Putting the top level animal disease research facility in Manhattan, Kan. has raised concerns about safety to people and livestock. What if a tornado hit the lab on Kansas State University's campus?
What if an accidental leak occurs resulting in the spread of highly contagious foot-and-mouth disease to pigs and cattle in the area and beyond? The disease also affects sheep, goats and deer.
Jerry Jaax, who has spent decades researching the areas that the Manhattan lab will handle, has heard all of those concerns and more. "Those are legitimate questions," said Jaax, a veterinarian and Kansas State's associate vice president for research and compliance.
Jaxx is very confident the National Bio and Agro-Defense Facility, or NBAF, will be secure. "I would live in a tent next to the place and not feel threatened or unsafe," Jaax said.
A retired Army colonel, Jaax spent nearly a decade as the chief of the veterinary medicine division at the Army's Medical Research Institute of Infectious Diseases at Fort Detrick, Md. "That's where they work with the worst of the worst," said Jaax, who grew up on a farm near Conway Springs.
Jaxx was involved in helping bring the biodefense facility to Manhattan and has remained in the loop of the lab's development. When the lab is completed, Jaax said, "It'll be the most technological and advanced biocontainment facility in the world."
Maj. Gen. Tod Bunting, director of Kansas Homeland Security, said he is impressed with the work of the facility's designers. "I would equate their competence at the comprehensive level of security to what we had at the nuclear plant at Wolf Creek," Bunting said.
But the lab has its critics. Tom Manney, chairman of the group No NBAF in Kansas and a retired Kansas State biophysics professor, has said the lab's safety has been "so oversold." Congress recently insisted that the Department of Homeland Security conduct a risk assessment before giving its final approval to the project.
An independent group has been contracted and has already begun the work, Jaax said. The assessment is expected to be completed by late summer, about the time construction is also set to begin on the $450 million, 520,000-square-foot facility, which will replace the aging lab on Plum Island, N.Y.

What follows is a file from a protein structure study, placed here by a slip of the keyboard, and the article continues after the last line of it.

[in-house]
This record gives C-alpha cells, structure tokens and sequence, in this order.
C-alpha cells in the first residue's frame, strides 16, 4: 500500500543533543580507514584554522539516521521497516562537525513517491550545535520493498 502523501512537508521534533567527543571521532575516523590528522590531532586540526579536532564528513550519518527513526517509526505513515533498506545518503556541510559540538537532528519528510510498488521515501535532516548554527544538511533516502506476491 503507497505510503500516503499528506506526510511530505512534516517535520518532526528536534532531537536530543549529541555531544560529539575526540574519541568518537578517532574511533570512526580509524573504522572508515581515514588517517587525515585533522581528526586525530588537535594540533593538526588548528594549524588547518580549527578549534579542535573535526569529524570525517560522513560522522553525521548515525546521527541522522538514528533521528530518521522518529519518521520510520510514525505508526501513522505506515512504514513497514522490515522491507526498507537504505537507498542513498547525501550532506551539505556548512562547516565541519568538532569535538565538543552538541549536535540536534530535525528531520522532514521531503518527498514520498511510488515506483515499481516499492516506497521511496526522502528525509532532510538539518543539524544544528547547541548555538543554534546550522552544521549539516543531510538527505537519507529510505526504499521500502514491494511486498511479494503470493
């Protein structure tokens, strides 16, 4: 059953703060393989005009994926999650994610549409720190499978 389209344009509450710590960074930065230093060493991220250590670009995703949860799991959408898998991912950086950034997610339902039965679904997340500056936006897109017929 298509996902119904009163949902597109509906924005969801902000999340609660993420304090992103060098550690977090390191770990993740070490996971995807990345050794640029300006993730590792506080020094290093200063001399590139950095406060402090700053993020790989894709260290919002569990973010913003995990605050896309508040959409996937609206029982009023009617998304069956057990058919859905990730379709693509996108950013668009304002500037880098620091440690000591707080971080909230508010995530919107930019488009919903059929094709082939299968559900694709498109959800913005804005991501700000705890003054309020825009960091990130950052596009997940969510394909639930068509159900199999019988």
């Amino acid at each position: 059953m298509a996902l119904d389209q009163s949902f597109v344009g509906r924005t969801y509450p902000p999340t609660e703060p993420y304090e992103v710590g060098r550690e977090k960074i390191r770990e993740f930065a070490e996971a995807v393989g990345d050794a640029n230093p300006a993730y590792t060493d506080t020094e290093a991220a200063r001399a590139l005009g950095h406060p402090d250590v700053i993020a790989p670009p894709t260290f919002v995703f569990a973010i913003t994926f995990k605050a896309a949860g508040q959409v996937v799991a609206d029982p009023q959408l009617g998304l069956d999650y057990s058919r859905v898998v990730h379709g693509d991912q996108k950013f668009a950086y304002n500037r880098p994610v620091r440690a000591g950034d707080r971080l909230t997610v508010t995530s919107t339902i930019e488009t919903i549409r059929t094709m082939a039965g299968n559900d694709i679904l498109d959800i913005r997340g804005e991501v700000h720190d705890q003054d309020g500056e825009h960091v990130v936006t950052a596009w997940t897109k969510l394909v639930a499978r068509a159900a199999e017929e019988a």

"This is potentially the validation that it hasn't been built on a fault line, (and will address) the concerns about adverse weather - the whole Dorothy thing," Jaax said. "It will look at whether there are ample utilities to support the backup systems, whether there are known terrorist groups in the community that would pose a risk to the facility."
He said there would be some risk for any facility no matter where it was located, adding that the issue is whether any theoretical risk can be mitigated. "I'm convinced there won't be any show-stoppers," Jaax said.
The research lab will only deal with diseases as they relate to agriculture, and foot-and-mouth disease will be the facility's primary target. There isn't a vaccine that will handle its seven variations and numerous sub-strains, Jaax said.
He said it has been estimated that an outbreak of foot-and-mouth could have a $200 billion impact on the U.S. economy. Cattle and swine exports would most likely cease.
There hasn't been a reported case of foot-and-mouth in the United States since 1929 and none in North America since one in 1953.
The research lab isn't scheduled to be completed until 2015. "And that's the best-case scenario," Jaax said. "If we can find the vaccine (for foot-and-mouth) before then, that would be great."
Source: Kansas State University